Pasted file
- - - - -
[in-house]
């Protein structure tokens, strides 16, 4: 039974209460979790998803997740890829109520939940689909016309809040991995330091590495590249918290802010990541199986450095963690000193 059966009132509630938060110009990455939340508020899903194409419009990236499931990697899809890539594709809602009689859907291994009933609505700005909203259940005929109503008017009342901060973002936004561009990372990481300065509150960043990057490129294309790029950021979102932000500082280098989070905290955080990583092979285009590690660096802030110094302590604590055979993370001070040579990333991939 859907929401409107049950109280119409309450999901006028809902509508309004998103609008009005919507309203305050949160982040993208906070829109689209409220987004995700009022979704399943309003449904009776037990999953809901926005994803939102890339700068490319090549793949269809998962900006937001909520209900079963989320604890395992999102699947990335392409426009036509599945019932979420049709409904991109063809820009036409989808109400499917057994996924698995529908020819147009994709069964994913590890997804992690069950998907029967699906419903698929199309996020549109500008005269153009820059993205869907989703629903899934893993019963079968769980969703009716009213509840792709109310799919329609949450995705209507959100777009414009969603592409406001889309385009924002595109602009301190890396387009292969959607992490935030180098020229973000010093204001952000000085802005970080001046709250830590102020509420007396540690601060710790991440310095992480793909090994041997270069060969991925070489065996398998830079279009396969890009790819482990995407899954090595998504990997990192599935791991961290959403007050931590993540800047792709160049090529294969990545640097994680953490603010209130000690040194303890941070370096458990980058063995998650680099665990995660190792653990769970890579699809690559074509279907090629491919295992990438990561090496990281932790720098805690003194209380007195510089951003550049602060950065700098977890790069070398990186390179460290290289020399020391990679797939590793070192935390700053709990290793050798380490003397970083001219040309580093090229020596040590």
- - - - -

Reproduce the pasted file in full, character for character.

[in-house]
């Protein structure tokens, strides 16, 4: 039974209460979790998803997740890829109520939940689909016309809040991995330091590495590249918290802010990541199986450095963690000193 059966009132509630938060110009990455939340508020899903194409419009990236499931990697899809890539594709809602009689859907291994009933609505700005909203259940005929109503008017009342901060973002936004561009990372990481300065509150960043990057490129294309790029950021979102932000500082280098989070905290955080990583092979285009590690660096802030110094302590604590055979993370001070040579990333991939 859907929401409107049950109280119409309450999901006028809902509508309004998103609008009005919507309203305050949160982040993208906070829109689209409220987004995700009022979704399943309003449904009776037990999953809901926005994803939102890339700068490319090549793949269809998962900006937001909520209900079963989320604890395992999102699947990335392409426009036509599945019932979420049709409904991109063809820009036409989808109400499917057994996924698995529908020819147009994709069964994913590890997804992690069950998907029967699906419903698929199309996020549109500008005269153009820059993205869907989703629903899934893993019963079968769980969703009716009213509840792709109310799919329609949450995705209507959100777009414009969603592409406001889309385009924002595109602009301190890396387009292969959607992490935030180098020229973000010093204001952000000085802005970080001046709250830590102020509420007396540690601060710790991440310095992480793909090994041997270069060969991925070489065996398998830079279009396969890009790819482990995407899954090595998504990997990192599935791991961290959403007050931590993540800047792709160049090529294969990545640097994680953490603010209130000690040194303890941070370096458990980058063995998650680099665990995660190792653990769970890579699809690559074509279907090629491919295992990438990561090496990281932790720098805690003194209380007195510089951003550049602060950065700098977890790069070398990186390179460290290289020399020391990679797939590793070192935390700053709990290793050798380490003397970083001219040309580093090229020596040590």